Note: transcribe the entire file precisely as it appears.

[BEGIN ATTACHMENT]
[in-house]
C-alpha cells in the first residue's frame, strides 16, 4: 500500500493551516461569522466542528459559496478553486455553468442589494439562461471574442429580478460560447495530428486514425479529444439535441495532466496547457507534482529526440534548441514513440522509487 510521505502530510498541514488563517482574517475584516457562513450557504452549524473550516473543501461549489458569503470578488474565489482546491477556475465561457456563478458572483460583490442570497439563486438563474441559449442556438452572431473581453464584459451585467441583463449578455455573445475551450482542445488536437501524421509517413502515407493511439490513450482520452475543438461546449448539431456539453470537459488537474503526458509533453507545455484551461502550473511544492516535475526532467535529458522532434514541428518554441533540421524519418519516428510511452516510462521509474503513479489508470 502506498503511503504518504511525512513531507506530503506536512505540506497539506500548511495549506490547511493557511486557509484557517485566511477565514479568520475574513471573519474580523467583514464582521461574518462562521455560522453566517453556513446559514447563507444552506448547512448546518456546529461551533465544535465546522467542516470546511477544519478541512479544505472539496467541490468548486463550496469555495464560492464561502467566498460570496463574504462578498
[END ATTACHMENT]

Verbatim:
[in-house]
C-alpha cells in the first residue's frame, strides 16, 4: 500500500493551516461569522466542528459559496478553486455553468442589494439562461471574442429580478460560447495530428486514425479529444439535441495532466496547457507534482529526440534548441514513440522509487 510521505502530510498541514488563517482574517475584516457562513450557504452549524473550516473543501461549489458569503470578488474565489482546491477556475465561457456563478458572483460583490442570497439563486438563474441559449442556438452572431473581453464584459451585467441583463449578455455573445475551450482542445488536437501524421509517413502515407493511439490513450482520452475543438461546449448539431456539453470537459488537474503526458509533453507545455484551461502550473511544492516535475526532467535529458522532434514541428518554441533540421524519418519516428510511452516510462521509474503513479489508470 502506498503511503504518504511525512513531507506530503506536512505540506497539506500548511495549506490547511493557511486557509484557517485566511477565514479568520475574513471573519474580523467583514464582521461574518462562521455560522453566517453556513446559514447563507444552506448547512448546518456546529461551533465544535465546522467542516470546511477544519478541512479544505472539496467541490468548486463550496469555495464560492464561502467566498460570496463574504462578498